There are three sides to Southpaw that Horner elaborates on over the course of the fifty-two minute long duration. He introduces us to the first side, that of budding yet restrained wrath, within the initial track, 'The Preparations'. Horner wastes no time acquainting us with the mood of the album, a range of pulsating bass tones and distorted synthetic crescendos greeting us as they serve as a bed for an oddly isolated and solitary 8-note piano motif. The recording is so ripe with reverb that the physical instruments; piano, snares and other tangible percussive devises, all remain distant, whilst the synthetics are placed in the forefront of the mix. The same piano melody recurs within 'A Fatal Tragedy', 'A Cry For Help', 'Hope Vs Escobar' and 'A Quiet Moment...', sometimes accompanied by an underlying quarter-note progression, and always remains as sparse in execution as its preliminary establishment.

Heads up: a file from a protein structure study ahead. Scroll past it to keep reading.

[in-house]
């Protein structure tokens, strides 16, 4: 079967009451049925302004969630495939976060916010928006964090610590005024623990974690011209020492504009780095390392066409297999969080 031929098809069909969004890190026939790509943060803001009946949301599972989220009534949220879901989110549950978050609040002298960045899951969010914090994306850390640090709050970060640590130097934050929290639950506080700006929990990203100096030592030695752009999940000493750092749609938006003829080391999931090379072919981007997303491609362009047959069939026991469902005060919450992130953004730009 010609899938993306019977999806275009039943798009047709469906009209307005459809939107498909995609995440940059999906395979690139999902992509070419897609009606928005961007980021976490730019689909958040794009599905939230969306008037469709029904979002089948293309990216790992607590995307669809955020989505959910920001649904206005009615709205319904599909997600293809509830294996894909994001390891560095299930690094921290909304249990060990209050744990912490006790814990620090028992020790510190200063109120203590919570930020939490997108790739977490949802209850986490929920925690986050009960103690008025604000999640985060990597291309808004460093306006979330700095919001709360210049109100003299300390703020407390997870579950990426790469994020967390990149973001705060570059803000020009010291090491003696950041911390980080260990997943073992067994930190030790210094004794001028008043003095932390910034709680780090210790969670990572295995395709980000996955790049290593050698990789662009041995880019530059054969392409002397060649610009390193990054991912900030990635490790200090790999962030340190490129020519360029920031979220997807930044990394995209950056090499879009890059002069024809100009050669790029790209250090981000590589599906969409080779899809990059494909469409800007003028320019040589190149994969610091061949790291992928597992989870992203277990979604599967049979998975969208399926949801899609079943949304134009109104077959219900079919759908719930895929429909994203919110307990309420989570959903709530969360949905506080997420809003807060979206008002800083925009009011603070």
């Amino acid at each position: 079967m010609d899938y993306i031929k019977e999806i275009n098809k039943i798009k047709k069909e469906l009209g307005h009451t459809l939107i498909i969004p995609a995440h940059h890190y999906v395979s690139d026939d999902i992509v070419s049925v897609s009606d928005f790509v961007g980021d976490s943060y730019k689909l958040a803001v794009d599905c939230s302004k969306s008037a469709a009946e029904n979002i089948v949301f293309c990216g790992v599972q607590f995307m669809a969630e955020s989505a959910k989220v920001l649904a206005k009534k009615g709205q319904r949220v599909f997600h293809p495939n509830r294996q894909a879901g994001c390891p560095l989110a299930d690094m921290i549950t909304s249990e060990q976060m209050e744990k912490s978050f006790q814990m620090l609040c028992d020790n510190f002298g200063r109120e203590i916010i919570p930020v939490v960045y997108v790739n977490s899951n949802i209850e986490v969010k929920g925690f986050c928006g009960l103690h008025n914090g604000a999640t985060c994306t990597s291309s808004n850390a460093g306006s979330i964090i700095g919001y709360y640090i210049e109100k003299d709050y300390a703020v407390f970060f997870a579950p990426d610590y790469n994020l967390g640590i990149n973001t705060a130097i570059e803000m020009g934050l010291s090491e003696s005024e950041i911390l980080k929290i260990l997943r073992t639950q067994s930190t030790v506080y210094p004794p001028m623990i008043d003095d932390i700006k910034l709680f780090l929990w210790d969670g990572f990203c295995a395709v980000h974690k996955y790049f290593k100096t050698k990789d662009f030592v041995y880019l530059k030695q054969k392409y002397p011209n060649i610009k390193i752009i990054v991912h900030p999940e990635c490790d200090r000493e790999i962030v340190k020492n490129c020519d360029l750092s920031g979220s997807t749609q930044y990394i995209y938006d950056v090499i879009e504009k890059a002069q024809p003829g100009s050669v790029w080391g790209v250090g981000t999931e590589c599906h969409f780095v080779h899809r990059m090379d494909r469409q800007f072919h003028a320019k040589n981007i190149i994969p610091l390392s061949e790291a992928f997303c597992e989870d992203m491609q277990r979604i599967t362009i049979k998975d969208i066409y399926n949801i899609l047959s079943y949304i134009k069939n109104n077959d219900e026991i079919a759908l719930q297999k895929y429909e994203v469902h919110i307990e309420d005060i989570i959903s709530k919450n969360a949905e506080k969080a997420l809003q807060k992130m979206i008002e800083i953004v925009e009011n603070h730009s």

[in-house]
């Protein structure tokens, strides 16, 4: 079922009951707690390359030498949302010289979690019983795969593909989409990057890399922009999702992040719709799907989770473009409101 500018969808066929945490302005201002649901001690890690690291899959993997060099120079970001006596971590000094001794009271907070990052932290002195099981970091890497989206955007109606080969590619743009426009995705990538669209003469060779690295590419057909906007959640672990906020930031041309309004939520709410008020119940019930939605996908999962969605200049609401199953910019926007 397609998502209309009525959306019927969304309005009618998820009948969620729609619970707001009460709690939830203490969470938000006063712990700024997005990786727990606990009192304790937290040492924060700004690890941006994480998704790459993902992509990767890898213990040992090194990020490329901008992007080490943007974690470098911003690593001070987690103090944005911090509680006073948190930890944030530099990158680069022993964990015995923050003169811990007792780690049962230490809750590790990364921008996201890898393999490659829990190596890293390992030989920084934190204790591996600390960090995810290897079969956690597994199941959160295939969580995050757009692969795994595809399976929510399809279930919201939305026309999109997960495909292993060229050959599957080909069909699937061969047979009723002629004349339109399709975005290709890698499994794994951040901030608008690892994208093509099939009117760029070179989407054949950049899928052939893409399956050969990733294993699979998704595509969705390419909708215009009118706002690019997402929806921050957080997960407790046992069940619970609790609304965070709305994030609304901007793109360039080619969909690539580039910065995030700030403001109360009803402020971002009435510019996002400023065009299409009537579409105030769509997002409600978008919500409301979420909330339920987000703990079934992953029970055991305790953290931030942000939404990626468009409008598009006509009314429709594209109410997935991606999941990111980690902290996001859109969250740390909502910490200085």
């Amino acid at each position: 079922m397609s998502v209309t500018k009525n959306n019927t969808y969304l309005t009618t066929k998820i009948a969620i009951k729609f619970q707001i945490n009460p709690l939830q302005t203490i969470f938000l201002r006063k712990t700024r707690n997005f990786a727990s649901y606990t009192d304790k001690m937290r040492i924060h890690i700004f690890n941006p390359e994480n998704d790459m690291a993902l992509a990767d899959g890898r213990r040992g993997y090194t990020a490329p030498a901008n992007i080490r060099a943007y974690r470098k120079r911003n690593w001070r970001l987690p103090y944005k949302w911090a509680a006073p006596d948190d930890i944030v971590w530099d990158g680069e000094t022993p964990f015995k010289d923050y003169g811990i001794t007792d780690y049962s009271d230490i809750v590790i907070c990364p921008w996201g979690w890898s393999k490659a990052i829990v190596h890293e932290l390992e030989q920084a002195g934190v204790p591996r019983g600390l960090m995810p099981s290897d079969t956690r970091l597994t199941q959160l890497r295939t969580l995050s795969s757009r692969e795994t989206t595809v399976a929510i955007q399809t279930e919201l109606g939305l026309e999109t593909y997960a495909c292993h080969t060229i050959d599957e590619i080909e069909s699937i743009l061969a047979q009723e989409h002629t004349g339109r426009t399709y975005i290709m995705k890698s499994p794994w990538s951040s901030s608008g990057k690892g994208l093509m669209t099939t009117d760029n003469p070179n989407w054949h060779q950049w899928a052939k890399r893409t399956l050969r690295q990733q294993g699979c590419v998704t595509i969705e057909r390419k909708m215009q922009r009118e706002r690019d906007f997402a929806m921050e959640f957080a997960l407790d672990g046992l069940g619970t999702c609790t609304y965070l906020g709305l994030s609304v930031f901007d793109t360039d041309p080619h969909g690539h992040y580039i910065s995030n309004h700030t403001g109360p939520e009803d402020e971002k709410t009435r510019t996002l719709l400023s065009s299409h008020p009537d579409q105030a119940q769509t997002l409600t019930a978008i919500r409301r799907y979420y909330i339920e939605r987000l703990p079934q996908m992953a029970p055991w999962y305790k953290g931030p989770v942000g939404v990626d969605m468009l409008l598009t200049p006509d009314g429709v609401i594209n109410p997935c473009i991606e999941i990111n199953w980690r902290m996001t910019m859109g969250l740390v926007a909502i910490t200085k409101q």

A range of secondary motifs, more closely associated to Horner's usual thematic tendencies than the previous concept, serve as the counterpoint to this initial side. They materialize within tracks such as 'A More Normal Life' and 'The Funeral, Alone...', which both sport synthesizer, string and piano passages, some reminiscent of The Amazing Spider-Man, others more closely and easily associated to the lumbering atonality of, say, It Follows. There are certain tracks where the presentation of these concepts feels excessively mawkish, as in the overbearing 'Dream Crusher' and 'How Much They Miss Her', which reprise these more light-hearted ideas in the most blatant, least interesting ways possible. But for the most part, these less heavy themes are offered brilliant developments from beginning to end, Horner subtly detailing protagonist Hope's ups and downs with gradual and minor changes in volume, tempo, instrumentation and performance.